By Lonnie Dawkins
Annie King Phillips reflects on her memories of classmate George Scurlock, son of photographer Addison Scurlock. The Scurlocks captured Washington, DC in pictures during the early part of the 20th Century.
Ms. Phillips, a renown collage artist talked about photography and the Scurlock family. Addison Scurlock and J.P. Ball are my favorite photographers and it was wonderful to hear first hand about Surlock’s work from someone who lived during that period. Ms. Phillips is now 93 years old and lives in Illinois.
Collage Artist Annie King Phillips
Lonnie Dawkins photography website
It was a beautiful but cold fall day when ceremonies and remembrances took place honoring those who gave their lives in the Vietnam War. On Veterans Day 2011 in Washington, DC. dignitaries were on hand as well as veterans and family and friends of the fallen. The most moving part is seeing the tributes and flowers being left at the wall and seeing people reacting to the names. Many bring paper to trace the names.
One name that stands out for me is a childhood friend Curvin Clayton of Durham, NC who died at age 20 in Vietnam. He was known as Cup and I often think about what life for him would be had he lived a full life. Each person present has a story to remember about someone on that wall.
The brilliant sun caused beautiful reflections on the wall as though it was blending people present and the fallen together once again.
Tremendous gratitude to those who served and gave the supreme sacrifice.
Colors being presented at Vietnam Veteran Memorial
Visitors at Veterans Memorial wall tracing names
Some of the names on the Wall including Curvin Clayton
Brilliant sun allowed beautiful reflections on the Wall.
Annie King Phillips discusses George Scurlock’s photography
Annie Phillips King a Washingtion, DC native speaks highly of the Scurlock Family of photographers and their contribution to Washington. According to her if your picture was in their window you had arrived or at least knew where the Pearly Gates were.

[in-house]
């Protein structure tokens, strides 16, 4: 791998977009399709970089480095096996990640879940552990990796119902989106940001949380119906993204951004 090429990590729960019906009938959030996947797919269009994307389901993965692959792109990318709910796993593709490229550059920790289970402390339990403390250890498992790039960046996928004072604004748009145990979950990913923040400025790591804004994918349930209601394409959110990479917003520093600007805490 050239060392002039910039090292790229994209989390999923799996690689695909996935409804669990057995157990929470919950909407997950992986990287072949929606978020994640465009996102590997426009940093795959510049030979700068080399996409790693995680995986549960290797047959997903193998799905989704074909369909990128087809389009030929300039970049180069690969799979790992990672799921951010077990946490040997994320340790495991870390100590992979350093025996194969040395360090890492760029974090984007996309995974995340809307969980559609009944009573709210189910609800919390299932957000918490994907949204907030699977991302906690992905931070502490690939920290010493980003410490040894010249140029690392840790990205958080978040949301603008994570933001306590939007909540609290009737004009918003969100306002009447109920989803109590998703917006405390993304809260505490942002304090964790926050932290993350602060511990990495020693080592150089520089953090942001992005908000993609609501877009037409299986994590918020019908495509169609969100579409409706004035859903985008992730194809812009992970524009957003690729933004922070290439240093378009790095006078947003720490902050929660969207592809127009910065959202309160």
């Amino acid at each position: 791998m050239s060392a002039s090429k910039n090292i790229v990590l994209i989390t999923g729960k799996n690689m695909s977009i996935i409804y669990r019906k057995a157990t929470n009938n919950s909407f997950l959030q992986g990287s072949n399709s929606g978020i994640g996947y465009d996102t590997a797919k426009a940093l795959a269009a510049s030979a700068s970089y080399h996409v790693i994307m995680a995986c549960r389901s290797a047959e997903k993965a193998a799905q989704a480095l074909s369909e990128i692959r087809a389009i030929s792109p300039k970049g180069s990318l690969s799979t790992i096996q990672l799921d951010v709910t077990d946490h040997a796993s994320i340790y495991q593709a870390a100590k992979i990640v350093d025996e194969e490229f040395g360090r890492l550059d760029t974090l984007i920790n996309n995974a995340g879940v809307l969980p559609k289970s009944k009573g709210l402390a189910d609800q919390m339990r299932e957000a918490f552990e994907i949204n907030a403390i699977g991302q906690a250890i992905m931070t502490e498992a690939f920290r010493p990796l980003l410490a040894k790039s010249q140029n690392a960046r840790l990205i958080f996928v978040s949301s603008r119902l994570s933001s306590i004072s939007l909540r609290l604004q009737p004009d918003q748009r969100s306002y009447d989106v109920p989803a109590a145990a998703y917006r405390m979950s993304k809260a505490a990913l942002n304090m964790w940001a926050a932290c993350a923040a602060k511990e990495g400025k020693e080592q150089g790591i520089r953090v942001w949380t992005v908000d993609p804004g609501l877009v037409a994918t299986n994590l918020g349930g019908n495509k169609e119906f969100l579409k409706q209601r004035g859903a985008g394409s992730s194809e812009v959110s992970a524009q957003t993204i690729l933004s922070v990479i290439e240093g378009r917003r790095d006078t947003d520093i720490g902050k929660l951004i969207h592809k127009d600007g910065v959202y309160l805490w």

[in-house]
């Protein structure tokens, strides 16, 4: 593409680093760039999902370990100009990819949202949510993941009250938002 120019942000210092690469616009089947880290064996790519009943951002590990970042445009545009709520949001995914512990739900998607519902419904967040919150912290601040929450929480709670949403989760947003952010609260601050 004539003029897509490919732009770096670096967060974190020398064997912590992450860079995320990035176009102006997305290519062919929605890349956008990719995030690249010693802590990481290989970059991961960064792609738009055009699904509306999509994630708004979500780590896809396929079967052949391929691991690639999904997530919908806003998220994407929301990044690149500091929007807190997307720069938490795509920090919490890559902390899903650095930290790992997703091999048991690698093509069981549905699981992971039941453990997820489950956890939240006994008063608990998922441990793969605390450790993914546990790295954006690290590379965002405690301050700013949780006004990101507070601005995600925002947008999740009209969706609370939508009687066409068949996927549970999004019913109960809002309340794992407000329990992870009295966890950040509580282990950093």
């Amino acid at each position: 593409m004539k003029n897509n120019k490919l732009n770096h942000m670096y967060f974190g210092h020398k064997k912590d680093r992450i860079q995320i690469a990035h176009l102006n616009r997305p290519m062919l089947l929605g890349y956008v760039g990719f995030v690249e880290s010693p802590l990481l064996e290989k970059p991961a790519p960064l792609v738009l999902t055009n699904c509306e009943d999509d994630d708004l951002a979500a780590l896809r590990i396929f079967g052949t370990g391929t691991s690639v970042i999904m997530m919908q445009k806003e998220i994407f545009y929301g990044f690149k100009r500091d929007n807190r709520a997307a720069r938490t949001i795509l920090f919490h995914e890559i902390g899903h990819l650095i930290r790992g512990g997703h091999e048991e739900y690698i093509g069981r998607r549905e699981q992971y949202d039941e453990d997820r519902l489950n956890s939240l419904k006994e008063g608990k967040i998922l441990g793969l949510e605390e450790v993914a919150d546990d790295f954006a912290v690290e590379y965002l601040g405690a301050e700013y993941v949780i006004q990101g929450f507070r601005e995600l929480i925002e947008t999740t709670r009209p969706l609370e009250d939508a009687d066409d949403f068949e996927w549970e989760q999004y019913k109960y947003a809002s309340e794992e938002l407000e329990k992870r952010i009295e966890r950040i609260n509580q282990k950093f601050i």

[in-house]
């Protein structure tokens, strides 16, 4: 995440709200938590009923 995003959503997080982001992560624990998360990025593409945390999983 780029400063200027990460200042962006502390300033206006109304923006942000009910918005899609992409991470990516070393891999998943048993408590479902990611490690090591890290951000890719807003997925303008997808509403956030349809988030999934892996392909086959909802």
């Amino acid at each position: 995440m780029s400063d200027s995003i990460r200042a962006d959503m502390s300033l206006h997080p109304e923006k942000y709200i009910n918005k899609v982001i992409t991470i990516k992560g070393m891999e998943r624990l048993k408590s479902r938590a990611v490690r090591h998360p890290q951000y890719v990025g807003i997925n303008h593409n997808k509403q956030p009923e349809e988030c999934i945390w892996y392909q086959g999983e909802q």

Information about The Scurlock Studio and Black Washington: Picturing the Promise Exhibit
Picture of my father-in-law Alexander Davis (age 23 in 1945) taken by the Scurlock Studio.
Today I finally had the opportunity to see the The Scurlock Studio and Black Washington: Picturing the Promise Exhibit. It’s at the National Museum of African History and Culture , Smithsonian Institution. The museum is located at 14th and Constitution in NW DC. It is well worth the visit.
Have you heard of Addison Scurlock and his sons George and Robert? Very few people have and that is a shame! In my opionion the Scurlocks are among the greatest American photographers PERIOD!! The Scurlocks photographed EVERYONE during their time which spanned the early 1900s to around 1994. Addison Scurlock would put pictures of the famous and not so famous on display in the windows of his studio. Having your picture taken by Scurlock was status! In the exhibit you will see pictures of almost every famous African American of the time but also will equally enjoy the images of everyday people. The thing about Scurlock and his sons were that they truly took wonderful images that stand out. For example, I have seen lots of pictures of Mary Mcleod Bethune but the picture that I saw taken by Mr. Scurlock is truly beautiful and well done. It’s a good picture of her!!!
Addison Scurlock was also the official photographer for Howard University and that great institution’s history is well recorded thanks to him.
If you want to see beautiful black and white images of Washington society, businesses, families, celebrities, and much more please visit this exhibit before it closes and take your children.
In addition to getting to enjoy the photography I also learned more about Washington history. Previously, I had never heard of Suburban Gardens which was an amusement park once located in the Deanwood section of DC or what a “Negro spotter” was. (You’ll have to go to the exhibit to find out). Also I had never heard of the Bison Bus Line.
Also did you know that if your family has been in the DC area for some time it is very likely that you own some photography by the Scurlocks? You need to get that photography out and enjoy it. The Scurlocks didn’t just photograph the rich and famous. Everyday people had the opportunity to sit for portraits and the same dignity and beauty was brought to each sitter’s image. Above is a picture of my father-in-law Alexander Davis taken by the Scurlock Studio. It was taken in 1945 when he was 23 years old.
Hey, you must go and see this exhibit! Go see the pictures and go learn some more history. Even while I was writing this note I just learned that the Addison Studio building is the same one that now houses Nellie’s Sports Bar at 9th and U Streets. Hmmm.
Do you have some Scurlock experiences? Maybe you or someone in your family was photographed by the Scurlocks or you remember going by the studio on 9th and U. Please leave a comment and share it.